In addition, I have on at least one occasion wanted to turn off the automatic calculation of position when the time was set. That is accomplished with this model:

  null - does nothing.

The models do not return the coordinates directly, they simply set the coordinates represented by the object (by virtue of being a subclass of Astro::Coord::ECI) and return the object itself. You can then call the appropriate inherited method to get the coordinates of the body in whatever coordinate system is convenient. For example, to find the latitude, longitude, and altitude of a body at a given time, you do

  my ($lat, $long, $alt) = $body->model ($time)->geodetic;

Or, assuming the model attribute is set the way you want it, by

  my ($lat, $long, $alt) = $body->geodetic ($time);

It is also possible to run the desired model (as specified by the model attribute) simply by setting the time represented by the object.

As of release 0.016, the recommended model to use is SGP4R, which was added in that release. The SGP4R model, described in "Revisiting Spacetrack Report #3" (http://celestrak.com/publications/AIAA/2006-6753/), combines SGP4 and SDP4, and updates them. For the details of the changes, see the report.

Prior to release 0.016, the recommended model to use was either SGP4 or SDP4, depending on whether the orbital elements are for a near-earth or deep-space body. For the purpose of these models, any body with a period of at least 225 minutes is considered to be a deep-space body.

The NORAD report claims accuracy of 5 or 6 places a day after the epoch of an element set for the original FORTRAN IV, which used (mostly) 8 place single-precision calculations. Perl typically uses many more places, but it does not follow that the models are correspondingly more accurate when implemented in Perl. My understanding is that in general (i.e. disregarding the characteristics of a particular implementation of the models involved) the total error of the predictions (including error in measuring the position of the satellite) runs from a few hundred meters to as much as a kilometer.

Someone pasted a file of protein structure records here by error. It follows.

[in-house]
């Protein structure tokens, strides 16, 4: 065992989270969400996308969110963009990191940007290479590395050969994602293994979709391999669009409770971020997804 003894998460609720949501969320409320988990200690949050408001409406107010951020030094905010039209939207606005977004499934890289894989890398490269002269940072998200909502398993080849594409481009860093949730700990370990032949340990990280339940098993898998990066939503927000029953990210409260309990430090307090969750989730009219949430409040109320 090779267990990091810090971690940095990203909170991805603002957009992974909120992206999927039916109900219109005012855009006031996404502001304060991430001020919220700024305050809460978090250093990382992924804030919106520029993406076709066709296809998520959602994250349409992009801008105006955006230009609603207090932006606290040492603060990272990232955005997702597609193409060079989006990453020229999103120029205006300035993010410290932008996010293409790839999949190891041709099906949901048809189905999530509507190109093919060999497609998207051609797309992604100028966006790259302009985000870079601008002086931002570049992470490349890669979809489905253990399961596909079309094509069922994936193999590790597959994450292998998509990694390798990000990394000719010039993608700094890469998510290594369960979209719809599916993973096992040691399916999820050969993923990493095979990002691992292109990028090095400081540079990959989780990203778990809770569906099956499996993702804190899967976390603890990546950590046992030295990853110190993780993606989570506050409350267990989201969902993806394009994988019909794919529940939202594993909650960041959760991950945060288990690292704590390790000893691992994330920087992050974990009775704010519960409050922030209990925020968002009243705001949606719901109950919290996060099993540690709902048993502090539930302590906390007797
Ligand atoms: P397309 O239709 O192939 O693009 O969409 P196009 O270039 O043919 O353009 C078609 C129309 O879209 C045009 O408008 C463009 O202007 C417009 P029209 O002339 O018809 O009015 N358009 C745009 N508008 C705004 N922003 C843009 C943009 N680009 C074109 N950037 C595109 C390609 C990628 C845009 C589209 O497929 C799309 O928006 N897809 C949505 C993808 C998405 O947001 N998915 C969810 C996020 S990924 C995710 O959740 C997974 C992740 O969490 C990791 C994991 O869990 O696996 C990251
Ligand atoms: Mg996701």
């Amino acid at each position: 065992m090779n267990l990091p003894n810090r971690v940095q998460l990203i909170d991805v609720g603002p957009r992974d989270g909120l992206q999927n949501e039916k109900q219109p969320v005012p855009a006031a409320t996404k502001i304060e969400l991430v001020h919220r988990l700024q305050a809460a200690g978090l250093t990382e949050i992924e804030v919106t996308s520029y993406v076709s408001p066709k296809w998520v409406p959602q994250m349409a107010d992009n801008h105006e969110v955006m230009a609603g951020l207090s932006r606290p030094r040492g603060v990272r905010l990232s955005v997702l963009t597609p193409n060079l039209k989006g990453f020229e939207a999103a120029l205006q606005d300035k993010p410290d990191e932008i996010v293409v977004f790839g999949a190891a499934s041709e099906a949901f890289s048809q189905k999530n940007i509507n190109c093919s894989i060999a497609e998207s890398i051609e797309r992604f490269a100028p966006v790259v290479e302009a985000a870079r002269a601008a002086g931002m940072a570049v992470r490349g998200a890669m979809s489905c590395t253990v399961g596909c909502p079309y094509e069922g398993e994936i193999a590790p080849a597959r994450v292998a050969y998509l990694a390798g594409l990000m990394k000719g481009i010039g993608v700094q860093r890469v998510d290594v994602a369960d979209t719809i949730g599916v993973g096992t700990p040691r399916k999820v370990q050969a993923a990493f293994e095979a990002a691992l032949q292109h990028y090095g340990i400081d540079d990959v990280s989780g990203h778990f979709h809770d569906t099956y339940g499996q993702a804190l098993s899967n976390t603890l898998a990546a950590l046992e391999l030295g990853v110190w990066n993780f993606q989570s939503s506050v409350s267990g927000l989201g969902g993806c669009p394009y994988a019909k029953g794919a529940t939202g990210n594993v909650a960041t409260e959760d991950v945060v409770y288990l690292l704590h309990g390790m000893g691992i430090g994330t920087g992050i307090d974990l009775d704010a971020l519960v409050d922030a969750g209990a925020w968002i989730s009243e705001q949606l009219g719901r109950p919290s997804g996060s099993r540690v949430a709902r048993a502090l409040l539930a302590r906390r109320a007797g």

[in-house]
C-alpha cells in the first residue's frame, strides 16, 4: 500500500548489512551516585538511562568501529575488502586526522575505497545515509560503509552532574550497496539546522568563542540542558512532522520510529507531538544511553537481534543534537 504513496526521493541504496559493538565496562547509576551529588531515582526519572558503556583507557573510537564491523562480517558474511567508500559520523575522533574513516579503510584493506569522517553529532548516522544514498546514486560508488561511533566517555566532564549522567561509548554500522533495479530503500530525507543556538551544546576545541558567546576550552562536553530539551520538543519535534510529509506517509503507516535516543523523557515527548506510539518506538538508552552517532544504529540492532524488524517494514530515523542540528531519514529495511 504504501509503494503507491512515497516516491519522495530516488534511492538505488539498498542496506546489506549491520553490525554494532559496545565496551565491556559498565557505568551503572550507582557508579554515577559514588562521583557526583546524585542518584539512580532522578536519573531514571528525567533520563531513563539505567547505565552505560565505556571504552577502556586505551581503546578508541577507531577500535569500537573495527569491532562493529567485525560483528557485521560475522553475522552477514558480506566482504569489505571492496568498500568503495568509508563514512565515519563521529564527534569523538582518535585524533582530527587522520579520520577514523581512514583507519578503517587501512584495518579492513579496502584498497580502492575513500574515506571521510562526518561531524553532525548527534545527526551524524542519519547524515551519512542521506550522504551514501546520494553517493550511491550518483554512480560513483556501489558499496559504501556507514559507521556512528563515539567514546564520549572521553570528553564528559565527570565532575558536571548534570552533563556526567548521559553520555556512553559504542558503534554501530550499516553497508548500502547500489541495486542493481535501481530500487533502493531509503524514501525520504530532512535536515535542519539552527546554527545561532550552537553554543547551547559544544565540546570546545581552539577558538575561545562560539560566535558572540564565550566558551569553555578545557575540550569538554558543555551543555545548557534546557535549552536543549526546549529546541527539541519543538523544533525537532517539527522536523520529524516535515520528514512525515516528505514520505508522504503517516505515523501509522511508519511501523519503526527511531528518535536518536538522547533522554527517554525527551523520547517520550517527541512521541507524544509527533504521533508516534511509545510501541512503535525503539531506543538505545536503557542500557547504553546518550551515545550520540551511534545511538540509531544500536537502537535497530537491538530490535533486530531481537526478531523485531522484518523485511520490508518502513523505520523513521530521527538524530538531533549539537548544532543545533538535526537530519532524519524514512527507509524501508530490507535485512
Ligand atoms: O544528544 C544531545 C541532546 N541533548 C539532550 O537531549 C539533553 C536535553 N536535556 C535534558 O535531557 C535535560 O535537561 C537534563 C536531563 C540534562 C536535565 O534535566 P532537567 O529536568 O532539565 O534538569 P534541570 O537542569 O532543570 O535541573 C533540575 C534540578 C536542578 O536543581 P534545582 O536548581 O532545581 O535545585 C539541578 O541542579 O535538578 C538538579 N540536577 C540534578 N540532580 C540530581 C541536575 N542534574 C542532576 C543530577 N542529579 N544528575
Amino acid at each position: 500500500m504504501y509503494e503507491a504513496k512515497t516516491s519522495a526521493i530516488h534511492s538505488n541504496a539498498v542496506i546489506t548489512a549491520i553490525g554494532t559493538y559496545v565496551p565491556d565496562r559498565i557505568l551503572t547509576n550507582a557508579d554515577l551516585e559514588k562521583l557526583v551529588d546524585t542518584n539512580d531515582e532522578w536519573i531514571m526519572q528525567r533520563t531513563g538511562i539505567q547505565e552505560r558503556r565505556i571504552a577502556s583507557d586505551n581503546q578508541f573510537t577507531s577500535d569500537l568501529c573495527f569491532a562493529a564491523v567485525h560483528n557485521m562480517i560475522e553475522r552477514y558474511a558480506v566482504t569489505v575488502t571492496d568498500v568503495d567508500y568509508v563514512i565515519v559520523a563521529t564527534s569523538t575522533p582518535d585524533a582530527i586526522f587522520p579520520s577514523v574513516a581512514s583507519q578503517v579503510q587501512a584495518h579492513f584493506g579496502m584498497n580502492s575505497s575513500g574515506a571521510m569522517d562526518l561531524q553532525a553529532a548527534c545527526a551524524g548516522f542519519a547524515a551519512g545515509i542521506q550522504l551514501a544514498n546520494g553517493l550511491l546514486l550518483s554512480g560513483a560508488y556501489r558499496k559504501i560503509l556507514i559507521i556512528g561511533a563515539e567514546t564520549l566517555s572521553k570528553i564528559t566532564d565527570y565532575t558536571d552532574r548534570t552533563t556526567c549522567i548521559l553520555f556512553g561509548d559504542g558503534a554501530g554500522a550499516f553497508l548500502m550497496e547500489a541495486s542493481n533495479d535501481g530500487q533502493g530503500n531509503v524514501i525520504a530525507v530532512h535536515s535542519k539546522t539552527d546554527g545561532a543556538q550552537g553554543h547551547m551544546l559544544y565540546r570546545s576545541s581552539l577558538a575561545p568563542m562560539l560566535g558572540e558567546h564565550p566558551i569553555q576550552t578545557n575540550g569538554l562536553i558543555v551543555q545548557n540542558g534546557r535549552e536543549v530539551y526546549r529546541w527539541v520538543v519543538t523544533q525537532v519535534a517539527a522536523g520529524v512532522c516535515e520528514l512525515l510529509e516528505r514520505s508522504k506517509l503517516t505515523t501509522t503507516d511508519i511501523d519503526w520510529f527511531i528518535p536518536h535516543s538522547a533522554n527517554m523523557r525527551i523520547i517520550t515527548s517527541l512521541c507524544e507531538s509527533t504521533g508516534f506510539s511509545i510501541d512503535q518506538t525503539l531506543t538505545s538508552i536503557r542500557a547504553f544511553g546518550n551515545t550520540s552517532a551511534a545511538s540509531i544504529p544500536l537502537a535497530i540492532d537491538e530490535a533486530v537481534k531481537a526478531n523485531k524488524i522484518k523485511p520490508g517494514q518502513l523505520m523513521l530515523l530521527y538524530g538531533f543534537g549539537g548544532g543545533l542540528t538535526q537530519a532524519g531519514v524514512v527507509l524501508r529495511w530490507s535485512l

I have no information on the accuracy claims of SGP4R.

This module is a computer-assisted translation of the FORTRAN reference implementations in "SPACETRACK REPORT NO. 3" and "Revisiting Spacetrack Report #3." That means, basically, that I ran the FORTRAN through a Perl script that handled the translation of the assignment statements into Perl, and then fixed up the logic by hand. Dominik Borkowski's SGP C-lib was used as a reference implementation for testing purposes, because I didn't have a Pascal compiler, and I have yet to get any model but SGP to run correctly under g77.

Methods

The following methods should be considered public:

$tle = Astro::Coord::ECI::TLE->new()

This method instantiates an object to represent a NORAD two- or three-line orbital element set. This is a subclass of Astro::Coord::ECI.

Any arguments get passed to the set() method.

It is both anticipated and recommended that you use the parse() method instead of this method to create an object, since the models currently have no code to guard against incomplete data.

$tle->after_reblessing (\%possible_attributes)

This method supports reblessing into a subclass, with the argument representing attributes that the subclass may wish to set. It is called by rebless() and should not be called by the user.

At this level it does nothing.

Astro::Coord::ECI::TLE->alias (name => class ...)

This static method adds an alias for a class name, for the benefit of users of the status() method and 'illum' attributes, and ultimately of the rebless() method. It is intended to be used by subclasses to register short names for themselves upon initialization, though of course you can call it yourself as well.

For example, this class calls

 __PACKAGE__->alias (tle => __PACKAGE__);

You can register more than one alias in a single call. Aliases can be deleted by assigning them a false value (e.g. '' or undef).

If called without arguments, it returns the current aliases.

You can actually call this as a normal method, but it still behaves like a static method.

$tle->before_reblessing ()